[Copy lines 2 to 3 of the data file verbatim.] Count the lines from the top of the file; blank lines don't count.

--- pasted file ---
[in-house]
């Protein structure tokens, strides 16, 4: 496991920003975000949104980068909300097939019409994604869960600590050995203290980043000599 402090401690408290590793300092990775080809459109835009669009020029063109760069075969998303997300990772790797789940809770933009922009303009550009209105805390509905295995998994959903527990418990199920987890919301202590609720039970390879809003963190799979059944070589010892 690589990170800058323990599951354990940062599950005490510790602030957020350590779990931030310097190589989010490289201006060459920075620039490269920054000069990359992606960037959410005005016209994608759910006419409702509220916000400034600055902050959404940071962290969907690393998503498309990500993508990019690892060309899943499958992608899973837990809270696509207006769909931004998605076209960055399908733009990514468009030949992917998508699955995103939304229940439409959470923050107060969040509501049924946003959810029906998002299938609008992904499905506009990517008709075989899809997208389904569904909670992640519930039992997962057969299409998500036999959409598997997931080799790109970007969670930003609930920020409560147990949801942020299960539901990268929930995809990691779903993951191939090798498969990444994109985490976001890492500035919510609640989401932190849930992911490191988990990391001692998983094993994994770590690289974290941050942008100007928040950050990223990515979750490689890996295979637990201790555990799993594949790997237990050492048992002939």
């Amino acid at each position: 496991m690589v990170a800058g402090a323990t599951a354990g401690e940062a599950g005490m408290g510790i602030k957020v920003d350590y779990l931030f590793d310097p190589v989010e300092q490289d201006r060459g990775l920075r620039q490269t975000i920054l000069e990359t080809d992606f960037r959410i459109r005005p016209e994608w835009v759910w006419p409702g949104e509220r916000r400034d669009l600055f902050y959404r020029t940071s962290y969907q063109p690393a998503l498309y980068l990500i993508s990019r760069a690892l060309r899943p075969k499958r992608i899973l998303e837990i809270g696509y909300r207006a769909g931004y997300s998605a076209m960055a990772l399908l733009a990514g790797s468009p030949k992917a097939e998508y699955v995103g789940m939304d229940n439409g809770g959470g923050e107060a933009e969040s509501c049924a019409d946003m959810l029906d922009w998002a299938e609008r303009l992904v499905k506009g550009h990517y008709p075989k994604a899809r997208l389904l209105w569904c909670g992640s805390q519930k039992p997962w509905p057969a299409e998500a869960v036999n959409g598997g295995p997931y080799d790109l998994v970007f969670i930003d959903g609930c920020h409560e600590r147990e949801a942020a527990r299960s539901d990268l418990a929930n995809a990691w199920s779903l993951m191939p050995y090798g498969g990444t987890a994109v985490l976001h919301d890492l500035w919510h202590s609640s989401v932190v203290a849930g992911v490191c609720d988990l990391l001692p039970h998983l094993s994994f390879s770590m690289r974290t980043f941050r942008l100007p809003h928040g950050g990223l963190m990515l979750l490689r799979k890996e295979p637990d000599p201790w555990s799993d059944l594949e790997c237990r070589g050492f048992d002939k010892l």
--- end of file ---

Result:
């Protein structure tokens, strides 16, 4: 496991920003975000949104980068909300097939019409994604869960600590050995203290980043000599 402090401690408290590793300092990775080809459109835009669009020029063109760069075969998303997300990772790797789940809770933009922009303009550009209105805390509905295995998994959903527990418990199920987890919301202590609720039970390879809003963190799979059944070589010892 690589990170800058323990599951354990940062599950005490510790602030957020350590779990931030310097190589989010490289201006060459920075620039490269920054000069990359992606960037959410005005016209994608759910006419409702509220916000400034600055902050959404940071962290969907690393998503498309990500993508990019690892060309899943499958992608899973837990809270696509207006769909931004998605076209960055399908733009990514468009030949992917998508699955995103939304229940439409959470923050107060969040509501049924946003959810029906998002299938609008992904499905506009990517008709075989899809997208389904569904909670992640519930039992997962057969299409998500036999959409598997997931080799790109970007969670930003609930920020409560147990949801942020299960539901990268929930995809990691779903993951191939090798498969990444994109985490976001890492500035919510609640989401932190849930992911490191988990990391001692998983094993994994770590690289974290941050942008100007928040950050990223990515979750490689890996295979637990201790555990799993594949790997237990050492048992002939």
């Amino acid at each position: 496991m690589v990170a800058g402090a323990t599951a354990g401690e940062a599950g005490m408290g510790i602030k957020v920003d350590y779990l931030f590793d310097p190589v989010e300092q490289d201006r060459g990775l920075r620039q490269t975000i920054l000069e990359t080809d992606f960037r959410i459109r005005p016209e994608w835009v759910w006419p409702g949104e509220r916000r400034d669009l600055f902050y959404r020029t940071s962290y969907q063109p690393a998503l498309y980068l990500i993508s990019r760069a690892l060309r899943p075969k499958r992608i899973l998303e837990i809270g696509y909300r207006a769909g931004y997300s998605a076209m960055a990772l399908l733009a990514g790797s468009p030949k992917a097939e998508y699955v995103g789940m939304d229940n439409g809770g959470g923050e107060a933009e969040s509501c049924a019409d946003m959810l029906d922009w998002a299938e609008r303009l992904v499905k506009g550009h990517y008709p075989k994604a899809r997208l389904l209105w569904c909670g992640s805390q519930k039992p997962w509905p057969a299409e998500a869960v036999n959409g598997g295995p997931y080799d790109l998994v970007f969670i930003d959903g609930c920020h409560e600590r147990e949801a942020a527990r299960s539901d990268l418990a929930n995809a990691w199920s779903l993951m191939p050995y090798g498969g990444t987890a994109v985490l976001h919301d890492l500035w919510h202590s609640s989401v932190v203290a849930g992911v490191c609720d988990l990391l001692p039970h998983l094993s994994f390879s770590m690289r974290t980043f941050r942008l100007p809003h928040g950050g990223l963190m990515l979750l490689r799979k890996e295979p637990d000599p201790w555990s799993d059944l594949e790997c237990r070589g050492f048992d002939k010892l």